Fitch projects 3pc growth, lower than Treasury, AfDB and World Bank

19 Apr, 2024 - 00:04 0 Views
Fitch projects 3pc growth, lower than Treasury, AfDB and World Bank In 2023 annual growth in M3 largely reflected nominal changes in credit to the private sector and net claims on Government of ZWL9,948 trillion (914,08 percent) and ZWL3,598 trillion (758,12 percent), respectively

eBusiness Weekly

Tapiwanashe Mangwiro

Fitch Solutions paints a sobering picture of Zimbabwe’s economic landscape, emphasising its susceptibility to external shocks such as weather variations, energy deficiencies, global commodity prices and wavering investor confidence.

According to their projections, the country’s economic growth is anticipated to decelerate from an estimated 4,6 percent in 2023 to a modest 3 percent this year.

Jane Morley, Fitch’s head of Sub-Saharan Africa Country Risk at Business Monitor International, highlighted the limited efficacy of the National Development Strategy 1 in addressing these systemic issues.

“While initiatives such as the National Development Strategy 1 may offer some respite, the persistent volatility in the foreign exchange market and its ripple effects on inflation pose formidable challenges to investor confidence and economic expansion,” Morley said.

On Tuesday, the International Monetary Fund (IMF) said the country will see growth of 3,2 percent in 2024 on the back of a drought and increasing commodity prices.

The most recent IMF outlook, published this week, indicates that Zimbabwe’s economy expanded by 5,3 percent in the previous year and by 6,5 percent in 2022. However, projections suggest a deceleration in growth for 2024, attributed to drought conditions and declining commodity prices.

These came after the African Development Bank (AfDB) projected Zimbabwe’s economic growth forecast of 3,6 percent for 2024 which is within the range of other international financial institutions.

Finance, Economic Development and Investment Promotion Minister, Prof Mthuli Ncube, during his budget statement last October, said Zimbabwe’s economic growth is expected to fall to 3,5 percent in 2024 from 5,5 percent in 2023, mainly due to an anticipated drought caused by El Nino.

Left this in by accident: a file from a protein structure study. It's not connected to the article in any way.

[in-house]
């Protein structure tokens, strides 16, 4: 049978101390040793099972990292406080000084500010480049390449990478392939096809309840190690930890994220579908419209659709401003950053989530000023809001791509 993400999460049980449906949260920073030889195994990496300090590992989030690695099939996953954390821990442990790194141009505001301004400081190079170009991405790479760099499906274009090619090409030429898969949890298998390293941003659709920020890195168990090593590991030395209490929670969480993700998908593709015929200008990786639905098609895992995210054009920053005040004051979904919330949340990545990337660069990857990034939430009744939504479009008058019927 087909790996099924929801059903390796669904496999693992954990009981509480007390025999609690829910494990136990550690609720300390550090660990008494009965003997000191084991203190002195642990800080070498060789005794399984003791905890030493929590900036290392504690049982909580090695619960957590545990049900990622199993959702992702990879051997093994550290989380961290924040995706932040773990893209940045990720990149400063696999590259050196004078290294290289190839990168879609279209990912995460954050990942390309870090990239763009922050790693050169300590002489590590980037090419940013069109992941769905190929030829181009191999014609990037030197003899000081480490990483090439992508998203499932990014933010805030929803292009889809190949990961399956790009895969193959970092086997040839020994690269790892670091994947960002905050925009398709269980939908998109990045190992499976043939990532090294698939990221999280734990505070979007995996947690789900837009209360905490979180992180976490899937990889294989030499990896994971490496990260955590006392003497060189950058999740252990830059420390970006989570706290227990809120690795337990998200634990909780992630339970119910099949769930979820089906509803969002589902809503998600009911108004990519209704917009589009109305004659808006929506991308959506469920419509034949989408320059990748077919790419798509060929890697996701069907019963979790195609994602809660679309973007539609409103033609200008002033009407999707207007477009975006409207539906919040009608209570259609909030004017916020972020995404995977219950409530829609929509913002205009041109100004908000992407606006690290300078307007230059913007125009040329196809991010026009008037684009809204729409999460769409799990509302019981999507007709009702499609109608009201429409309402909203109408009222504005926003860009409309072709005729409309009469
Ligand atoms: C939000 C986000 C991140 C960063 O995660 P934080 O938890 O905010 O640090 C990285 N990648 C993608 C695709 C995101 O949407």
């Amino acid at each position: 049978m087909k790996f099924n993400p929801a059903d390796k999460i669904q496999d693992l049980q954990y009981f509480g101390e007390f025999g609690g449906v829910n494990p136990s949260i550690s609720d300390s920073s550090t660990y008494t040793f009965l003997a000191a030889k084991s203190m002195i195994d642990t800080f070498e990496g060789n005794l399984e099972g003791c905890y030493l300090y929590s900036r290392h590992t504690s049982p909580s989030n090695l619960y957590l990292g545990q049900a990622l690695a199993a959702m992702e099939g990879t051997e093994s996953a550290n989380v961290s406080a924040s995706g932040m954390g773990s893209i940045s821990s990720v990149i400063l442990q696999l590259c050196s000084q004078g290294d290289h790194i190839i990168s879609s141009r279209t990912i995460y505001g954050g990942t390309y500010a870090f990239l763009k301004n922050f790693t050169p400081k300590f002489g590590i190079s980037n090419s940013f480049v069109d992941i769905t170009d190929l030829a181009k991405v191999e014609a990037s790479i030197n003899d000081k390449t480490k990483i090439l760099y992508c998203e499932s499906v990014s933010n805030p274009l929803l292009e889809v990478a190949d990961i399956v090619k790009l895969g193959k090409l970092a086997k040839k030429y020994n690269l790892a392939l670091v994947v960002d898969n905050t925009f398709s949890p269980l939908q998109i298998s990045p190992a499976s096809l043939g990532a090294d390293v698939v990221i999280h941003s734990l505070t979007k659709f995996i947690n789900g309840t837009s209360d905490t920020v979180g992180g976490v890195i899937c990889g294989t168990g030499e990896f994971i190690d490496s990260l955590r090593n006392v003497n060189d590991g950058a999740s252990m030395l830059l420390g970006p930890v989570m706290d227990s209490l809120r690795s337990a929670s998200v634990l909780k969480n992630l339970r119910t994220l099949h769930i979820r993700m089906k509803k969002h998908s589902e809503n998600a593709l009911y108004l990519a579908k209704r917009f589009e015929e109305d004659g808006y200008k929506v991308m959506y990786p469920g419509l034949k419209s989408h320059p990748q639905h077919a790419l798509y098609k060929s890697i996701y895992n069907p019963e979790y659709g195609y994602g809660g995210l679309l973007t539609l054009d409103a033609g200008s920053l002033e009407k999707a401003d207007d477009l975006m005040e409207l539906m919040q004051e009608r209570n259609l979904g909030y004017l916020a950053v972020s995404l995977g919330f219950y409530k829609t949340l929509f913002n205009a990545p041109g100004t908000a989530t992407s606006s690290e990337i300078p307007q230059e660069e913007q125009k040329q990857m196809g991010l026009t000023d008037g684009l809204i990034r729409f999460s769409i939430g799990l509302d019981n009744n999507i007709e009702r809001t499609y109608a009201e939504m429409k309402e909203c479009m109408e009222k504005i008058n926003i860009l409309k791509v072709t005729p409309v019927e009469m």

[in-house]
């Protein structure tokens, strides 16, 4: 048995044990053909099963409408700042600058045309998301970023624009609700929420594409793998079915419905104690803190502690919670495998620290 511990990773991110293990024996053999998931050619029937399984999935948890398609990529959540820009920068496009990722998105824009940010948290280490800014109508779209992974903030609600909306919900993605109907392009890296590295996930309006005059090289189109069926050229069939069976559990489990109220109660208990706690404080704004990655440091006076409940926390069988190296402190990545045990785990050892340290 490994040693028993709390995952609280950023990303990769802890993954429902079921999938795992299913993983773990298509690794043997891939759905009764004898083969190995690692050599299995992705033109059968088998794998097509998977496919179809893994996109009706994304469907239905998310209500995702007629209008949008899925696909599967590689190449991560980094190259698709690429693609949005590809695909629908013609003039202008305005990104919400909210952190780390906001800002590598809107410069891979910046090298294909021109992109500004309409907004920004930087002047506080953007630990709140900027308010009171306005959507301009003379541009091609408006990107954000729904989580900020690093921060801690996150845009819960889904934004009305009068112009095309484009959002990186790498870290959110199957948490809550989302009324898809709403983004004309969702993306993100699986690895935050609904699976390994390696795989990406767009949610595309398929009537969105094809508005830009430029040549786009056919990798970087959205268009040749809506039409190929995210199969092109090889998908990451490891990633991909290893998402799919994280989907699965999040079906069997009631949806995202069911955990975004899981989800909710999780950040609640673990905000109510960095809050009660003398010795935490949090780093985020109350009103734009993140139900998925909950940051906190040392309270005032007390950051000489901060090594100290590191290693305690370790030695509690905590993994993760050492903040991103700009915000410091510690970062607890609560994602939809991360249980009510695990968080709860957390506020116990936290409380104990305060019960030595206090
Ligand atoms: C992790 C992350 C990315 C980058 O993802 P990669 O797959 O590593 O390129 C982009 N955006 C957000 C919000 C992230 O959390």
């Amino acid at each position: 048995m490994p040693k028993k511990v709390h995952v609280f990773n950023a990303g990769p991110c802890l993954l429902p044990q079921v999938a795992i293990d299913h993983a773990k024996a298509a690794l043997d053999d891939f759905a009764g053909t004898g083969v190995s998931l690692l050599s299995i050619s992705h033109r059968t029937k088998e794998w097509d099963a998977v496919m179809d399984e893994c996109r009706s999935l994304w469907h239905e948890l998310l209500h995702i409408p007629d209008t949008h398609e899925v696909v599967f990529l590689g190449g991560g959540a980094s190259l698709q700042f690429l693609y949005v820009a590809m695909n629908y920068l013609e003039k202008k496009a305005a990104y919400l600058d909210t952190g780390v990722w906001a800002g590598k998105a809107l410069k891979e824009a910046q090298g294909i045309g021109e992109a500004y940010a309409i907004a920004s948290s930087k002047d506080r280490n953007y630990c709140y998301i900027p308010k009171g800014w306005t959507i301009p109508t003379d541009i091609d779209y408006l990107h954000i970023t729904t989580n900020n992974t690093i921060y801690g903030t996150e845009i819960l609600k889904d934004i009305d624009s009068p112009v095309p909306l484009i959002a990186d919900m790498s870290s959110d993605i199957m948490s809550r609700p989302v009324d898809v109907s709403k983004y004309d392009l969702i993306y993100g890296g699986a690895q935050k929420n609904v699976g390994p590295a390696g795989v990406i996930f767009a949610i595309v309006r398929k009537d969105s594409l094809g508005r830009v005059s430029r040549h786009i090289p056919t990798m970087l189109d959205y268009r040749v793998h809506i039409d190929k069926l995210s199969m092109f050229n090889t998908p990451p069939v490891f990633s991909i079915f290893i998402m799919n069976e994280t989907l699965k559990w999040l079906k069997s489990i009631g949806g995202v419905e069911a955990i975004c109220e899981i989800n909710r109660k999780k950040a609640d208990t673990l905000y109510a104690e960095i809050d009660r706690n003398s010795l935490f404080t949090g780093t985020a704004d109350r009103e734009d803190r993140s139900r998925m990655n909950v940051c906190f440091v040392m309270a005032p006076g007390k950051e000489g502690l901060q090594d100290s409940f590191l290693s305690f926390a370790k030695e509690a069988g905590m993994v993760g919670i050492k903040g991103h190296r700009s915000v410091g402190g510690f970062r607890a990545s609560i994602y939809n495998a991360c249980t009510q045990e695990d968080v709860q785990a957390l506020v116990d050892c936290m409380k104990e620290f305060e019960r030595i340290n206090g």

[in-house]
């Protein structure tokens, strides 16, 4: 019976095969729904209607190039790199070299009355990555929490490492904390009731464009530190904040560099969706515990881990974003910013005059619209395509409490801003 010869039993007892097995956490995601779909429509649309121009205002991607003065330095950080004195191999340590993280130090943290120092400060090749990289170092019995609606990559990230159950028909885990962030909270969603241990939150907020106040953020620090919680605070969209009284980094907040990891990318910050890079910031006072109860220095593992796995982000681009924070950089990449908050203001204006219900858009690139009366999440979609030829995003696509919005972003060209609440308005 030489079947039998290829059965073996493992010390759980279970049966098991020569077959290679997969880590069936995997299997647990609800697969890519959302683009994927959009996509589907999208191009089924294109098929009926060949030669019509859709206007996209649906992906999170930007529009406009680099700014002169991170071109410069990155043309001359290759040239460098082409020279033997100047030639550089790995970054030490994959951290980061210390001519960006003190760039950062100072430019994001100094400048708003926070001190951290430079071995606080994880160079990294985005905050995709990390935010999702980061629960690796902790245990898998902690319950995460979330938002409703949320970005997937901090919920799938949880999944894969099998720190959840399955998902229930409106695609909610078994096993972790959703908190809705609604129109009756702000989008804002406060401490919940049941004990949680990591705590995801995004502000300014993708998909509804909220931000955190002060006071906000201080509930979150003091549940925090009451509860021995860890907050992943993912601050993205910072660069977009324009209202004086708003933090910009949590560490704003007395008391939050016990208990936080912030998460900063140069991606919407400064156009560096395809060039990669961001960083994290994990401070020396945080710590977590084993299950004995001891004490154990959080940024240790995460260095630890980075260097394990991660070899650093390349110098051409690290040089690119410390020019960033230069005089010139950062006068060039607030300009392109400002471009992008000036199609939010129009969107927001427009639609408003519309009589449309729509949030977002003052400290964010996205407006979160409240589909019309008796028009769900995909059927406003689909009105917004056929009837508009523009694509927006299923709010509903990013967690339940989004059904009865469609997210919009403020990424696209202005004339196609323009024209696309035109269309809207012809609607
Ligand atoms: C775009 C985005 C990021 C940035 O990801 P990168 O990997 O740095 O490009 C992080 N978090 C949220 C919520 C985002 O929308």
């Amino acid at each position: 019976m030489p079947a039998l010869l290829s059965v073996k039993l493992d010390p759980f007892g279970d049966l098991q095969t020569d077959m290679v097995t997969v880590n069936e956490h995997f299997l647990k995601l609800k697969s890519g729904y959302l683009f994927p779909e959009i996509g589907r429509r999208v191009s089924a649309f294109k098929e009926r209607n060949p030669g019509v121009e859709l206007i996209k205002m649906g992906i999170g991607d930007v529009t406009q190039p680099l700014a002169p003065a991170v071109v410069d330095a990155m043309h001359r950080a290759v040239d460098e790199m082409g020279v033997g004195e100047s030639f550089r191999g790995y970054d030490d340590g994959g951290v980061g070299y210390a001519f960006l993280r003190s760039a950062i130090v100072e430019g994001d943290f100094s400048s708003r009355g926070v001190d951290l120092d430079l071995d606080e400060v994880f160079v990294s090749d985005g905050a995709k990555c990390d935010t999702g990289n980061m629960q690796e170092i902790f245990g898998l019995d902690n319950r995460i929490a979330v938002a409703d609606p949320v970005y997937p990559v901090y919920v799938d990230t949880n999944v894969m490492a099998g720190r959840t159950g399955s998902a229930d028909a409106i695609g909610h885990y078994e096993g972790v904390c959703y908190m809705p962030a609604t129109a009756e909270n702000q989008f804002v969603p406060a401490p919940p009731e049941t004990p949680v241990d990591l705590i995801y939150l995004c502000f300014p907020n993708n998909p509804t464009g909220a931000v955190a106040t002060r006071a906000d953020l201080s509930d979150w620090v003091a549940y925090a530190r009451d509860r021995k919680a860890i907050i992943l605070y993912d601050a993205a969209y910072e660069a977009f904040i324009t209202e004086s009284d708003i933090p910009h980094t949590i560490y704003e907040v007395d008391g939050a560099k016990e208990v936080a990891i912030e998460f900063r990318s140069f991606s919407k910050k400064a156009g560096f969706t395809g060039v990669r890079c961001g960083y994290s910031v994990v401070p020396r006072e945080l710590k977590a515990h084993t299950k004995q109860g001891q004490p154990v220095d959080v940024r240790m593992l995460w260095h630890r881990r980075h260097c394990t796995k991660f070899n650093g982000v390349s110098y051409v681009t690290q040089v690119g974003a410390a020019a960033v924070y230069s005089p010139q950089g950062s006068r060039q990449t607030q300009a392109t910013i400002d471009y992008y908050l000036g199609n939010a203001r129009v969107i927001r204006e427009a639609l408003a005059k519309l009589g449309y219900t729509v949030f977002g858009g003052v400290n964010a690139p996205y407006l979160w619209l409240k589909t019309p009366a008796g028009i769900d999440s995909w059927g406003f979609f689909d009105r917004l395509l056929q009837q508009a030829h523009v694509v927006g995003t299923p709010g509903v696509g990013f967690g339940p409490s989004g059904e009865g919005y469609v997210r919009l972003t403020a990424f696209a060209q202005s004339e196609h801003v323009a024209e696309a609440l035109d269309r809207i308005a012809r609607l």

The World Bank has since revised Zimbabwe’s economic growth projections both for 2023 and 2024 in its latest global economic prospects.

The Bretton Woods Institution revised its Zimbabwe gross domestic product (GDP) growth forecast to 3,5 percent for 2024 from a forecast in June 2023 of 3,4 percent.

Dr Prosper Chitambara, an economist, weighed in on the situation, noting; “Zimbabwe’s economy remains highly vulnerable to a multitude of challenges, ranging from erratic weather patterns to fluctuating global commodity prices. These factors continue to undermine efforts towards sustainable economic growth.”

Gladys Shumbambiri-Mutsopotsi, another economist, echoed similar concerns saying; “The anticipated slowdown in economic growth underscores the urgent need for comprehensive structural reforms to mitigate the impact of external shocks and foster resilience.”

Morley further emphasised the precariousness of Zimbabwe’s consumer sector amidst policy uncertainties.

“Policy ambiguity compounds the challenges faced by Zimbabwe’s consumer sector, exacerbating inflationary pressures and deterring foreign investment,” Morley added.

In response to these challenges, Zimbabwe recently introduced a new gold-backed currency, Zimbabwe Gold (ZiG), aiming to stabilise its monetary system.

Denford Mutashu, President of the Confederation of Zimbabwe Retailers, acknowledged the significance of this move, highlighting its potential implications for the economy.

“The adoption of Zimbabwe Gold marks a pivotal shift in the country’s currency framework, with far-reaching ramifications for economic dynamics and financial transactions,” Mutashu remarked.

Reflecting on past currency experiments, such as the introduction of bond notes in 2016, economists caution against repeating past mistakes.

“The history of currency interventions in Zimbabwe underscores the importance of prudent monetary policies and robust institutional frameworks to safeguard against currency volatility,” Dr. Chitambara warned.

Indeed, the depreciation of bond notes against the US dollar due to unchecked money supply growth serves as a cautionary tale.

“The erosion of confidence in previous currency initiatives underscores the imperative of sound fiscal management and transparency in monetary policy,” Shumbambiri-Mutsopotsi emphasised.

As Zimbabwe navigates its economic challenges, the consensus among economists is clear that sustainable growth hinges on proactive measures to address structural deficiencies and restore investor confidence.

Only through concerted efforts and pragmatic reforms can Zimbabwe chart a path towards economic resilience and prosperity.

Share This:

Sponsored Links